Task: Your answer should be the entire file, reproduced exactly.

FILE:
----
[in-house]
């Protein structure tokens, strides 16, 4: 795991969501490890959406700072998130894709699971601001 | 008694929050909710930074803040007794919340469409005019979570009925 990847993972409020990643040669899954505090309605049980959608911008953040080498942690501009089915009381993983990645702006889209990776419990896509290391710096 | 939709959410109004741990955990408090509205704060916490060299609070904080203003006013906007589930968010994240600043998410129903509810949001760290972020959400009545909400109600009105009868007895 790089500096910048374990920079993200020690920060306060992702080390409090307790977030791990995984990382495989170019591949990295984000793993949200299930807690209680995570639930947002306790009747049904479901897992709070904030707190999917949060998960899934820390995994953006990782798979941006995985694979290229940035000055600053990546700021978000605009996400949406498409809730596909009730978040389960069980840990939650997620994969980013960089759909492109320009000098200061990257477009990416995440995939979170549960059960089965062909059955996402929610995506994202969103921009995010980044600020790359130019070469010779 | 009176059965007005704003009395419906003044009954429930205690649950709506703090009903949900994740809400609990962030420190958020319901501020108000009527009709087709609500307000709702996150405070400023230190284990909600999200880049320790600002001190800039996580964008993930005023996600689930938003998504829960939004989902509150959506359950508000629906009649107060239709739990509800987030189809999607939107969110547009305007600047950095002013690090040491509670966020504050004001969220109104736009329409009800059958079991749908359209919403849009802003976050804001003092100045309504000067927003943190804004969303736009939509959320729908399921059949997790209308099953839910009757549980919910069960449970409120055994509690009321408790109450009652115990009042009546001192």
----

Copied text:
[in-house]
């Protein structure tokens, strides 16, 4: 795991969501490890959406700072998130894709699971601001 | 008694929050909710930074803040007794919340469409005019979570009925 990847993972409020990643040669899954505090309605049980959608911008953040080498942690501009089915009381993983990645702006889209990776419990896509290391710096 | 939709959410109004741990955990408090509205704060916490060299609070904080203003006013906007589930968010994240600043998410129903509810949001760290972020959400009545909400109600009105009868007895 790089500096910048374990920079993200020690920060306060992702080390409090307790977030791990995984990382495989170019591949990295984000793993949200299930807690209680995570639930947002306790009747049904479901897992709070904030707190999917949060998960899934820390995994953006990782798979941006995985694979290229940035000055600053990546700021978000605009996400949406498409809730596909009730978040389960069980840990939650997620994969980013960089759909492109320009000098200061990257477009990416995440995939979170549960059960089965062909059955996402929610995506994202969103921009995010980044600020790359130019070469010779 | 009176059965007005704003009395419906003044009954429930205690649950709506703090009903949900994740809400609990962030420190958020319901501020108000009527009709087709609500307000709702996150405070400023230190284990909600999200880049320790600002001190800039996580964008993930005023996600689930938003998504829960939004989902509150959506359950508000629906009649107060239709739990509800987030189809999607939107969110547009305007600047950095002013690090040491509670966020504050004001969220109104736009329409009800059958079991749908359209919403849009802003976050804001003092100045309504000067927003943190804004969303736009939509959320729908399921059949997790209308099953839910009757549980919910069960449970409120055994509690009321408790109450009652115990009042009546001192």